By Sukulwenkosi Dube-Matutu
Some rural families are burying their relatives suspected to have succumbed to Covid-19 without notifying authorities, a development which health authorities say is fuelling the spread of Covid-19.
It has been noted that some families are burying their relatives without informing health officials, even in cases where the deceased showed Covid-19 symptoms.
People who succumb to Covid-19 are supposed to be buried under the supervision of health personnel.
In an interview, Gwanda District Medical Officer, Dr Blessed Gwarimbo said village health workers were facing resistance from some community members who were refusing to adhere to Covid-19 regulations.
“We have received reports of cases in the rural areas where some people die after showing Covid-19 related symptoms but families go ahead to bury them without alerting authorities. Some families even refuse to have their ill relatives tested for Covid-19,” he said.
He said because of such negative attitudes, the pandemic was spreading fast within families and communities at burials.
“We have Environmental Health Technicians and village health workers on the ground who can oversee all Covid-19 related burials but it seems people are by passing them. Sometimes when EHTs and village health workers hear of a death and try to engage families they are dismissed. When they go back, they find the person buried,” said Dr Gwarimbo.
He said as health workers they had no powers to enforce the regulations which require them to supervise burials of people who succumb to Covid-19.
Dr Gwarimbo said it was important for various stakeholders to come on board to ensure that communities adhere to Covid-19 regulations.
He said some burials and other violations of Covid-19 regulations were happening with the knowledge of community leaders.
He said the fight against Covid-19 was not the responsibility of the Ministry of Health and Child Care only but all stakeholders.
Matabeleland South Provincial Medical Director, Dr Rudo Chikodzore said it was standard procedure that every home death has to be reported to the police who go on to take the body for a post mortem if the cause of death is unknown.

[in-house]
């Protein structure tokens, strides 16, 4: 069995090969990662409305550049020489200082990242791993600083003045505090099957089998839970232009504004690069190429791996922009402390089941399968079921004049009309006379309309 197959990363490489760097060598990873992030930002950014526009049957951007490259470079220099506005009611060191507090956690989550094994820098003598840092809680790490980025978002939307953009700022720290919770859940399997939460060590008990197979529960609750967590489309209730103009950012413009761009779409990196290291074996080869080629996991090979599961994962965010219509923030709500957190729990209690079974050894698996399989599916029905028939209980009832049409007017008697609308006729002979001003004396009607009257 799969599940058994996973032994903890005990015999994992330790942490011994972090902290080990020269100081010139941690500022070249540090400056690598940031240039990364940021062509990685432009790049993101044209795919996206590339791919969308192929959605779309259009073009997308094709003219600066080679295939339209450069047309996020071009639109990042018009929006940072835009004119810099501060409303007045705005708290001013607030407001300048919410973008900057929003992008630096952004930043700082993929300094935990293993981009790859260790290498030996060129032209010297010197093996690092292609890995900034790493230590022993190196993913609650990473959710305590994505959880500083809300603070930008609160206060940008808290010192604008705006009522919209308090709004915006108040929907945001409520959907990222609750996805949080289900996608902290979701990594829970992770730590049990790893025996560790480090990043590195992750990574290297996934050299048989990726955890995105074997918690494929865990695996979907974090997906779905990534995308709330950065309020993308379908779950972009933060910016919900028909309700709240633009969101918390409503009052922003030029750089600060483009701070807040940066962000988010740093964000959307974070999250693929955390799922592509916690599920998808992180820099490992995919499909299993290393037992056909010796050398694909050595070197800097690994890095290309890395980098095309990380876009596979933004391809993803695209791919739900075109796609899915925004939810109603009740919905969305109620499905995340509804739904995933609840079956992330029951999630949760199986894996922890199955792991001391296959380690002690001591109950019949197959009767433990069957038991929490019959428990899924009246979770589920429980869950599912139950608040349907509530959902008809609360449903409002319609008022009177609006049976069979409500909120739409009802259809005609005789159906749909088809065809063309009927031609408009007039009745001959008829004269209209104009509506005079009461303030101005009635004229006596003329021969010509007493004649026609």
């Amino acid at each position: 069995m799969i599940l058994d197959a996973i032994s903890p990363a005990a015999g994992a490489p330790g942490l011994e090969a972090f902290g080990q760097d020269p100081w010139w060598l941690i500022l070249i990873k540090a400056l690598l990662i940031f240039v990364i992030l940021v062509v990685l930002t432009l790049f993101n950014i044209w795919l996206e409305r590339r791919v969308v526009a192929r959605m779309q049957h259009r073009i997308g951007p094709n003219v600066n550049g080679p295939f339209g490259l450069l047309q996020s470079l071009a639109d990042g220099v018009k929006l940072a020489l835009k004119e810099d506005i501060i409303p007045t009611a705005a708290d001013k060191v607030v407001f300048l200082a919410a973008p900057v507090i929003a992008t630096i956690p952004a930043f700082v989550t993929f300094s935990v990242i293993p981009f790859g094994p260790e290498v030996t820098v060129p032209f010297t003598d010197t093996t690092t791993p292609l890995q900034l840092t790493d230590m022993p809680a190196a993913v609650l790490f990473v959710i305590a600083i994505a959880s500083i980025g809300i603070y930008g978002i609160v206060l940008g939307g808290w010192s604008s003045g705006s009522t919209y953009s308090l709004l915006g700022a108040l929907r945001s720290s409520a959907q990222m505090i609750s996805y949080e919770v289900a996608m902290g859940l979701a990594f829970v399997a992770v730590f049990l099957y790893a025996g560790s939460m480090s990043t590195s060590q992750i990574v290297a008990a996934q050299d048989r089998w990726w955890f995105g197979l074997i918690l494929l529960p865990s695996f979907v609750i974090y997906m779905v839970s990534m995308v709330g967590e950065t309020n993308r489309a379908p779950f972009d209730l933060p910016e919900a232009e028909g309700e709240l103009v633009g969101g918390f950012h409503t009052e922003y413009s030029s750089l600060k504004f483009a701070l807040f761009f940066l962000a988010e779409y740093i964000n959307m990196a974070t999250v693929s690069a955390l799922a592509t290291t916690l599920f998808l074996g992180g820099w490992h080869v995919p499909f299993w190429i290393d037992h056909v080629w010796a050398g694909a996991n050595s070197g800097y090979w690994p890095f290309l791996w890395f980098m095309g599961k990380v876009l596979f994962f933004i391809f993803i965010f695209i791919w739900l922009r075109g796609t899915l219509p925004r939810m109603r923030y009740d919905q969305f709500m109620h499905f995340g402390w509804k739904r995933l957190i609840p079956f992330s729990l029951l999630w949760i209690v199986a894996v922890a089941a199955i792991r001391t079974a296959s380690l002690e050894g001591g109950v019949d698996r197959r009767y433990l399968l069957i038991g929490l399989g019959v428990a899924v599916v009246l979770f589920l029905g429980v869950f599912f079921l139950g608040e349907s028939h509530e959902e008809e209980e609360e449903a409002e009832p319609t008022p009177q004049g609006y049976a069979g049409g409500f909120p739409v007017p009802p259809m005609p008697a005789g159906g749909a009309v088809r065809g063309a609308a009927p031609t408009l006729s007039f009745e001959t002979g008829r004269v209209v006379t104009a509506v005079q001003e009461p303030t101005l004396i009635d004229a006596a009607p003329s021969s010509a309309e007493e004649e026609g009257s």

She said in the case of the prevailing Covid-19 pandemic samples have to be collected to determine whether the person succumbed to the virus or not in order to ensure contact tracing.
“As long as people don’t follow this procedure and bury relatives without informing authorities then we won’t know the true extent of the pandemic in our communities. This also exposes those who attend the funeral as it won’t be supervised by Ministry of Health personnel,” she said.
Dr Chikodzore said Covid-19 procedures and regulations are meant to safeguard the community and therefore violating them exposes the people to the pandemic.
National police spokesperson, Assistant Commissioner Paul Nyathi said it was illegal for people to conduct a burial without notifying relevant authorities. He said when a person dies police have to be notified and a burial order must be obtained from the Registry Department or relevant district offices.
Asst Comm Nyathi warned those who were violating regulations that they risk being arrested. He said it was imperative for people to follow the right procedures especially now during the Covid-19 pandemic.
“The law is clear on what has to be done when one dies. Whether it is in the urban or rural areas when a person dies the police have to be notified. Before burial, people must obtain a burial order from relevant authorities.
“Those who are burying their relatives without following the right procedure must stop immediately as they risk being arrested. People might be mourning but they must abide by the law especially now during the Covid-19 pandemic. Alerting authorities helps with contact tracing and also containing the spread of the pandemic in the event the deceased have succumbed to Covid-19.”
Stakeng village head in Pelele area in Ward 24, Gwanda District Mr George Ncube said there were some traditions which some families followed when burying relatives which violated Covid-19 regulations.
He said after a loved one dies some just wrap the body with a blanket and bury the corpse on the same day.
Mr Ncube said with the prevailing Covid-19 pandemic some families did not want the bodies of their late relatives to undergo testing as it was against their culture.
“In some cases, villagers alert the police that there is a dead person and people wait the whole day for the body to be collected forcing them to bury the person before the arrival of the police,” he said. The Chronicle